Doing so meant whittling down roughly 500 applicants from all over the world during five weekends of online evaluation. The top 35 prospects were flown in to Harrisburg to tour both the city and the school's burgeoning facilities at the Whitaker Center for Science and the Arts. After hours of on-campus interviews and scrimmages, 16 players made the cut. All were given full-tuition scholarships and a housing stipend, just like the blue-chip football and hoops recruits at those marquee in-state athletics programs.
Titus was one of the lucky 16. A native of Parkland, Florida, he'll split time as support on the League of Legends team with Christopher "Teesum" Fong, a 2017 North American League Championship Series Scouting Grounds participant. Players vary in competitive experience across the teams. AD carry Zixing "TailsJJ" Jie has bounced around professional organizations for years, but he's more the exception than rule. Most others are like top laner Joshua "Moss" Street, high-ELO amateurs who haven't been a part of pro play or seen time on an esports roster.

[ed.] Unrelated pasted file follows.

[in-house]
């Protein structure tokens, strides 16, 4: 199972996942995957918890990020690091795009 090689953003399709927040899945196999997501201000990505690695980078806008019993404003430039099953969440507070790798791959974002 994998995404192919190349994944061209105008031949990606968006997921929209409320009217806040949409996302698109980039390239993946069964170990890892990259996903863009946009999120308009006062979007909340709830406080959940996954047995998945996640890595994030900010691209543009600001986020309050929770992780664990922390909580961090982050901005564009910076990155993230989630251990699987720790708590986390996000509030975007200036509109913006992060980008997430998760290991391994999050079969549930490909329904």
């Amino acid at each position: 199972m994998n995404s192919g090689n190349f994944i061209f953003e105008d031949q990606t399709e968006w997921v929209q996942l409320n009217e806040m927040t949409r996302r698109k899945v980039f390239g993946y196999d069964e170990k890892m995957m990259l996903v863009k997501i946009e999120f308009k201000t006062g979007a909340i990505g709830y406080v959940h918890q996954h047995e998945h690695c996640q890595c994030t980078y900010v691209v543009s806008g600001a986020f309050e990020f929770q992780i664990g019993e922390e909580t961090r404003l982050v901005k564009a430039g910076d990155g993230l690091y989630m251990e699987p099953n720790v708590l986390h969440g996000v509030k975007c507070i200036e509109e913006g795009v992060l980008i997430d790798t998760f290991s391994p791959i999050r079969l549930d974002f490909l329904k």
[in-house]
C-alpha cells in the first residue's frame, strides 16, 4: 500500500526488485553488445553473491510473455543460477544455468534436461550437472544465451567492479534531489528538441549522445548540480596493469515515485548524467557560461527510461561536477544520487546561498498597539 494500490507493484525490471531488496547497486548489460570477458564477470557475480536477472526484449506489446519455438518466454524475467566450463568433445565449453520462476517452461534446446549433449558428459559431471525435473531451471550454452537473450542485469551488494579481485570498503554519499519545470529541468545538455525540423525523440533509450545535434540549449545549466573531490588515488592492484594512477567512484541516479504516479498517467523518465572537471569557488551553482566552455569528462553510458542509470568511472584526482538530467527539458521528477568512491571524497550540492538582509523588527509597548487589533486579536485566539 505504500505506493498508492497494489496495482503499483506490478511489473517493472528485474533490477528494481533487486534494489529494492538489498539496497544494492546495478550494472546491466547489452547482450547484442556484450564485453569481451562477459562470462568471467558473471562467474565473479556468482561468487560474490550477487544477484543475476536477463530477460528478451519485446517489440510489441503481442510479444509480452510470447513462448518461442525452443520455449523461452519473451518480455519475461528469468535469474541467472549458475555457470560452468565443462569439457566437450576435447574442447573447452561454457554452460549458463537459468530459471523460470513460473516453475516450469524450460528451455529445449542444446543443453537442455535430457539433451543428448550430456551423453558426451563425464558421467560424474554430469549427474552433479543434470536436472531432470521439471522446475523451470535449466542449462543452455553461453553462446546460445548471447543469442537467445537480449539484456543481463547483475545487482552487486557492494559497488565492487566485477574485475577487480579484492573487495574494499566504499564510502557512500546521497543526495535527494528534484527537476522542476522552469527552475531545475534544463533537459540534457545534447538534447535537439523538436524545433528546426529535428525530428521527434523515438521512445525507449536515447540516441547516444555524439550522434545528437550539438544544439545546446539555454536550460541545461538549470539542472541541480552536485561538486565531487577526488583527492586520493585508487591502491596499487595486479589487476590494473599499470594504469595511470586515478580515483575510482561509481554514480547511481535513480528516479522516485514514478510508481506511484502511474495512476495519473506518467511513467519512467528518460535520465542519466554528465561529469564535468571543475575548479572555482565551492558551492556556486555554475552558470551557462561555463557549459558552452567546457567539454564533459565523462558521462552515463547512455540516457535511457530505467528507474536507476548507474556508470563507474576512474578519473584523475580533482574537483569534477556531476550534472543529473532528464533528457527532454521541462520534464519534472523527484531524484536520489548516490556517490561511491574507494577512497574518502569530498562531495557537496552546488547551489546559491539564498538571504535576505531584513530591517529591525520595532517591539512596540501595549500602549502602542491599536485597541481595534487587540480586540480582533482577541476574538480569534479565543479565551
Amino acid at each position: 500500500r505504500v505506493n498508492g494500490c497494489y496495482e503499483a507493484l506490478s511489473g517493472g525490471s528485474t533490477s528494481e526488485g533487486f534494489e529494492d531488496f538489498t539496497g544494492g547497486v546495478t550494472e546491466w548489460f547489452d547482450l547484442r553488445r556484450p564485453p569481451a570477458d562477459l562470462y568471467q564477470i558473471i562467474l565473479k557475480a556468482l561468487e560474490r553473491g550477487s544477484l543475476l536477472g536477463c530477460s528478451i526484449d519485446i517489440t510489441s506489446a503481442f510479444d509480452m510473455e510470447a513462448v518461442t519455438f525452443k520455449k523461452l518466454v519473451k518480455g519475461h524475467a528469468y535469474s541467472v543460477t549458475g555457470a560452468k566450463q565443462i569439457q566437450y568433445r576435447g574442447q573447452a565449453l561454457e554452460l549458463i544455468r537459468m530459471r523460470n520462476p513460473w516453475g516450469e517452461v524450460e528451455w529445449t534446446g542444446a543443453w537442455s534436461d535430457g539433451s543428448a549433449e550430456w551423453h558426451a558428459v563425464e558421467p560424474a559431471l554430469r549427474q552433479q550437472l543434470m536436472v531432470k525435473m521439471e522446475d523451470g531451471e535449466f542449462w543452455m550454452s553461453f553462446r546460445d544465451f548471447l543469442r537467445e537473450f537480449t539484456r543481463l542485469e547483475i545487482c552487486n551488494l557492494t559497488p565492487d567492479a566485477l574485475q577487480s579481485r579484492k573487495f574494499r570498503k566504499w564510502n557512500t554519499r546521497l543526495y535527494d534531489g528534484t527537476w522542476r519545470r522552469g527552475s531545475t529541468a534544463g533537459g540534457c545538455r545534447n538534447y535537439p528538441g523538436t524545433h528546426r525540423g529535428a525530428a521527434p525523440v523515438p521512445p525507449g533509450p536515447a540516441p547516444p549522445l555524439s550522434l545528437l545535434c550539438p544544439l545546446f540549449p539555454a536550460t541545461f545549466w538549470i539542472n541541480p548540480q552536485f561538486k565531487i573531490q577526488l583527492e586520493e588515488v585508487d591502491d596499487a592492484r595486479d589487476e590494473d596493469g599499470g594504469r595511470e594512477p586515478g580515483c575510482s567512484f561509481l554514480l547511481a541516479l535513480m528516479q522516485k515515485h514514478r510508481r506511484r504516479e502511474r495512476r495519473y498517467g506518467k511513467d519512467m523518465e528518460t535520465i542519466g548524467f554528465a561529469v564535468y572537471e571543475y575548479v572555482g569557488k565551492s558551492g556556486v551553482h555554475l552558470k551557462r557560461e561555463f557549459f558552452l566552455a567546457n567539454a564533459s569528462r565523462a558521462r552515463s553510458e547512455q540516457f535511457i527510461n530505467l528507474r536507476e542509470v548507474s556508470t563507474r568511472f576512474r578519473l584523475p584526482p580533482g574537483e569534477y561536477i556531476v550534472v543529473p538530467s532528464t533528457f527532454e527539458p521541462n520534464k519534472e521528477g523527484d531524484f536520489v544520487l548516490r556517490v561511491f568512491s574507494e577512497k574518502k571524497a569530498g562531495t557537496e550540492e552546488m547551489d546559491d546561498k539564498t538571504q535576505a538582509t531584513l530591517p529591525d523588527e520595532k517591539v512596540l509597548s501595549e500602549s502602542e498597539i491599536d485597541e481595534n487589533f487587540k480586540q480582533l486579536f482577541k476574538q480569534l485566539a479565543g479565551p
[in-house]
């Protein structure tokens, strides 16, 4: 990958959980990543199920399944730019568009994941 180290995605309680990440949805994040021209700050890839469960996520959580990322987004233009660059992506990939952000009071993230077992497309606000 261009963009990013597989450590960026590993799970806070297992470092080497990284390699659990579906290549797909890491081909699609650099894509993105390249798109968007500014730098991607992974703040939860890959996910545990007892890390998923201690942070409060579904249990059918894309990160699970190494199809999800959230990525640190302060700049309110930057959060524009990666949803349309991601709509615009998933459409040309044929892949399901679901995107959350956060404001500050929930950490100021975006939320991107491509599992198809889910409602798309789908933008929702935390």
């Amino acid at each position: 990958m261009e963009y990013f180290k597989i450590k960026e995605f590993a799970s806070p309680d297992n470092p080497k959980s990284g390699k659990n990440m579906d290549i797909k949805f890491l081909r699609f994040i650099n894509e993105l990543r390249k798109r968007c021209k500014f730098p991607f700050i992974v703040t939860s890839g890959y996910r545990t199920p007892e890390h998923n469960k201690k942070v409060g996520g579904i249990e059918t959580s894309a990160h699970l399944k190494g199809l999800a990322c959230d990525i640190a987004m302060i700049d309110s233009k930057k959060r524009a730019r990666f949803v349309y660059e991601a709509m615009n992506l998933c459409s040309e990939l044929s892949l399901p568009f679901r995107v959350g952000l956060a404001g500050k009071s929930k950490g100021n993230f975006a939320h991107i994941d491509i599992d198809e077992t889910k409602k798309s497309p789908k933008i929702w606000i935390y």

That's the first obstacle Wang and the coaching staff need to help the newer players clear: adapting to the team environment.
"A lot of people build up bad habits playing by themselves to get to a really high ranking," Wang said. "It's really about you trying to maximize your own performance over everything else, whereas in a team environment, the game is played in a completely different way. All of our players are really talented, really skilled, but trying to mold that into a cohesive team is really the challenge."
Unlearning bad habits takes hours of in-game practice and repetition, but a winning team isn't just a product of refined mechanics and macro. The development of chemistry among players who were strangers until a month ago is nearly as important, and it often grows away from practice time.
"We bond over common things," Titus said. "I remember one night we just piled in a room and played Super Smash Bros., things like that. We all go out to eat together. I walk to class with my teammates because sometimes you just need someone to talk to in the mornings. We're building friendships."
The team's outings around town bind the players closer together but also act as a valuable marketing tool. Clad in eye-catching red and gold uniforms, players helped fellow students move into the dorms last month. The team also passed on some team jerseys to the Dauphin County Commissioners during a weekly public meeting as thanks for a $25,000 tourism grant.
There are signs that the message is registering. Moss said he remembers a time where the team members were getting food together while still wearing their jerseys. A group of people came up to them.